When I was a small child I had two favorite places in our house. One was the cupboard under the stairs, a small, dark place filled with junk, cardboard boxes, and the vacuum cleaner. The other was a place I had made myself by pushing a big old arm chair against some shelves, thus making a little nook for myself between the end of the shelves and the adjacent wall. By climbing over the back of the chair I was hidden to the world, and in my very own, very special place.

Like most children I had a highly developed relationship to space, and in my case the smaller the space the better. Unfortunately as children grow up they lose this spatial acuity and since nothing in our culture puts value on educating this sense, it is lost by young adulthood, to such a degree that most people don’t even know they are missing anything.

As an architect, and as someone with a spatial sense that helps me earn my living, I am very much aware of how we are affected by the spatial character of our surroundings, and through lecturing and writing, attempt to help people reawaken their spatial senses. I’ve come to think of spatial sensing as similar to musical appreciation. As with music, some people have an inherent understanding of what spatial experiences feel good to them, and what feel uncomfortable and disturbing. Others have no interest, and their surroundings don’t seem to affect them greatly no matter where they are.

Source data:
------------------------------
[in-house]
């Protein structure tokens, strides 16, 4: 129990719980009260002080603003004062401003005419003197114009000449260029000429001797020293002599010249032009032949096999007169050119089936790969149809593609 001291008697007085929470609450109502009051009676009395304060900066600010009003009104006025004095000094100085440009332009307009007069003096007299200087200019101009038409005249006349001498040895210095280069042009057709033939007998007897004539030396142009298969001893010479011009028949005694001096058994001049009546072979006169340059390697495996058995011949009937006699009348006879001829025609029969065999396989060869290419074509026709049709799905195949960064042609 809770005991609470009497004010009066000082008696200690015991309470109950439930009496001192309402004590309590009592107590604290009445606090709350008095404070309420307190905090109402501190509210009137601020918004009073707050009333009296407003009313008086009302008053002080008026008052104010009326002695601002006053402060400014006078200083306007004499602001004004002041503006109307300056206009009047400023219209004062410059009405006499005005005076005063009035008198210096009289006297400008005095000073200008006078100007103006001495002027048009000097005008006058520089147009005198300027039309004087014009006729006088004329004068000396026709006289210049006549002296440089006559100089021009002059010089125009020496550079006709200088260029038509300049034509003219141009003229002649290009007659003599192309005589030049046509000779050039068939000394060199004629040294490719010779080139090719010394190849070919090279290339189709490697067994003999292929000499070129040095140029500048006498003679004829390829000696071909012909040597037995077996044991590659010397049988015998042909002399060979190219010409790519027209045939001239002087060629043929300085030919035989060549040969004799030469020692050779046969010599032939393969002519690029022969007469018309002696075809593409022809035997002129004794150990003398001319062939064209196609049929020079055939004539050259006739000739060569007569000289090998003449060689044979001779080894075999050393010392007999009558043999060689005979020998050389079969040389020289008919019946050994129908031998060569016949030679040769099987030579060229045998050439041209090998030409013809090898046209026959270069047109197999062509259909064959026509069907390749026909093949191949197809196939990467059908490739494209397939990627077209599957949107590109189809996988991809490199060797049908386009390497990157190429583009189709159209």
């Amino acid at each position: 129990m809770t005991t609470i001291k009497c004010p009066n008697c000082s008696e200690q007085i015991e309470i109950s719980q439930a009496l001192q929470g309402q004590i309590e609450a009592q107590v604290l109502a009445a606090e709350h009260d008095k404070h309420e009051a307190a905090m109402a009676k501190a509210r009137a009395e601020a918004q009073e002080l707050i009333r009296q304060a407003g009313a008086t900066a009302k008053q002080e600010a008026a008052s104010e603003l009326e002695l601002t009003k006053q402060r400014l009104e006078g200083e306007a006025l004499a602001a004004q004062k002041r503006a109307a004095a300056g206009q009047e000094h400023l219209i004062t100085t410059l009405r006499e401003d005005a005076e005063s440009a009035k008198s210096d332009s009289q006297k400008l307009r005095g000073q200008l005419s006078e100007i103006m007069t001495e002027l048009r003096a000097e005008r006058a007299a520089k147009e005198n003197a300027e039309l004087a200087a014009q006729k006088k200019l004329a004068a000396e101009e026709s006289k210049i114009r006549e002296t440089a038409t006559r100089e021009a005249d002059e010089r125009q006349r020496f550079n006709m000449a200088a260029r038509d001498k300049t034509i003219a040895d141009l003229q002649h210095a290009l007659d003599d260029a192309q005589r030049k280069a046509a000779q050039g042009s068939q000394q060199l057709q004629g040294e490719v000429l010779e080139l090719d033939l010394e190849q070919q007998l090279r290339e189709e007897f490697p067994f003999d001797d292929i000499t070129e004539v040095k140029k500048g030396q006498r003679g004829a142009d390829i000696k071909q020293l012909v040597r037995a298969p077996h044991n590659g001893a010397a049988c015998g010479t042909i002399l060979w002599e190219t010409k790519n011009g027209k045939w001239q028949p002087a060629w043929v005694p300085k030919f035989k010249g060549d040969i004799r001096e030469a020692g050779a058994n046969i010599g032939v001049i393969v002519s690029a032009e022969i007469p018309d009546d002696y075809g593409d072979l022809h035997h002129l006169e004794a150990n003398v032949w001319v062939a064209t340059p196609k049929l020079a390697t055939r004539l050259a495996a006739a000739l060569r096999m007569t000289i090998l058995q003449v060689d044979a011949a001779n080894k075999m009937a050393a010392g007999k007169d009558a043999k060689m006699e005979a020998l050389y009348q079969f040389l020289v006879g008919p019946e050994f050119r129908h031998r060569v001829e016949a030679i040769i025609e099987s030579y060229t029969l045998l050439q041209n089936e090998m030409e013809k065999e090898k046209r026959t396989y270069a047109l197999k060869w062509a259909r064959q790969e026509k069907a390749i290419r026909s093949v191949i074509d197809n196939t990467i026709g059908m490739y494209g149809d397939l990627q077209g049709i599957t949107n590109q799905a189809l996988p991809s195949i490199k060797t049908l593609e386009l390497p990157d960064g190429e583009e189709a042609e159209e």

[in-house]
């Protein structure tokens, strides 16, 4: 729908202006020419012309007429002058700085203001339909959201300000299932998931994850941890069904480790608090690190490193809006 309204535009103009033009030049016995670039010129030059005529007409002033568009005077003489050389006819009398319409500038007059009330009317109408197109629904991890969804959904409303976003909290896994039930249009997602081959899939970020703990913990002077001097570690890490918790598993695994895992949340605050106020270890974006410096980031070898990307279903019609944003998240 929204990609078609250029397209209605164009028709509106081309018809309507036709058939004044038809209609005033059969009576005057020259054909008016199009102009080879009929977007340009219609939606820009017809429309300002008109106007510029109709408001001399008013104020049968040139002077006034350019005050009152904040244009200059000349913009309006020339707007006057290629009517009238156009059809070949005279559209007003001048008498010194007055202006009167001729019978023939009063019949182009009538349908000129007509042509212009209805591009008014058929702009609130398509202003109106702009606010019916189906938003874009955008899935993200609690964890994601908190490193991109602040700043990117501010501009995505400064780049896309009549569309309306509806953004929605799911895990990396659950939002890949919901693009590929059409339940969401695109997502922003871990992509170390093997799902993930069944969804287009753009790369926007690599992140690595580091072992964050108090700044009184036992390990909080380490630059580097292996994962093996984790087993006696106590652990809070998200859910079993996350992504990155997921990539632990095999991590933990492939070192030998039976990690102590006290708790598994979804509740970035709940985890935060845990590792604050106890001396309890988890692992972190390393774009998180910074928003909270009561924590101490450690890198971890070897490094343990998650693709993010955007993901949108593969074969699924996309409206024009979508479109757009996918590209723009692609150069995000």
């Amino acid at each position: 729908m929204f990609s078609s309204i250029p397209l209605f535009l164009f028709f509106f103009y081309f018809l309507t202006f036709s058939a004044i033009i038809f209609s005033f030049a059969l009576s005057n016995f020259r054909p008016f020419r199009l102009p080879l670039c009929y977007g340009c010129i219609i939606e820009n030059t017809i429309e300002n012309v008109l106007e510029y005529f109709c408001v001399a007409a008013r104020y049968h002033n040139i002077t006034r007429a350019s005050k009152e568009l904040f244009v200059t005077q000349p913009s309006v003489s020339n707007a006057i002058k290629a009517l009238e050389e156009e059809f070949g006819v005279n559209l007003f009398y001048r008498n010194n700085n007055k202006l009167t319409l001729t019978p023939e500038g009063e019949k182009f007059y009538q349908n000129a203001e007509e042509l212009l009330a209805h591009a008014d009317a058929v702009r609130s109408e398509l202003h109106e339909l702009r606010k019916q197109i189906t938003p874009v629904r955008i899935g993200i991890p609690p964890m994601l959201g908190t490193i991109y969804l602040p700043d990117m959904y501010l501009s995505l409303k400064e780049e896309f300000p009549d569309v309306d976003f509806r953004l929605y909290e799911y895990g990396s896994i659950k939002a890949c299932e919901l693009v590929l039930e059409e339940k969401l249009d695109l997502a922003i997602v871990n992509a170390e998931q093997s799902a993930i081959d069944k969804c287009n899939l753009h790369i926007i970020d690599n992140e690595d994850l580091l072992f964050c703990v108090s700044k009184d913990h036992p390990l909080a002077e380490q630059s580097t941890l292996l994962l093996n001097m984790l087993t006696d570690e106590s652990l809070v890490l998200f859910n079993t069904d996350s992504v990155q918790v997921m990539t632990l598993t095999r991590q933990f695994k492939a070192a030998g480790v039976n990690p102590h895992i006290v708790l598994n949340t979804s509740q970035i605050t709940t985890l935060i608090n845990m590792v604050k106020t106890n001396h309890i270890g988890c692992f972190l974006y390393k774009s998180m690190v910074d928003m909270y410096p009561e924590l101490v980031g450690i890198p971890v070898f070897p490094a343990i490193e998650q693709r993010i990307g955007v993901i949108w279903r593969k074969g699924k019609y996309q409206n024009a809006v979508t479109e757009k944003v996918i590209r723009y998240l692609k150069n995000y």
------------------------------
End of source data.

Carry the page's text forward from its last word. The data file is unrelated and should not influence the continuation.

To give you some notion of what spatial sensing is all about, let me give you a couple of examples. You walk into a large restaurant, where most of the tables are empty. The hostess starts to seat you at one of the tables in the center of the room. You ask her if instead you might be seated at that corner table over there. If you are like most people, you prefer the shelter of the corner to the exposure of the center. When you sit in the corner your back is protected. No one can sneak up and surprise you and you can survey all that is happening in the room from this protected vantage point.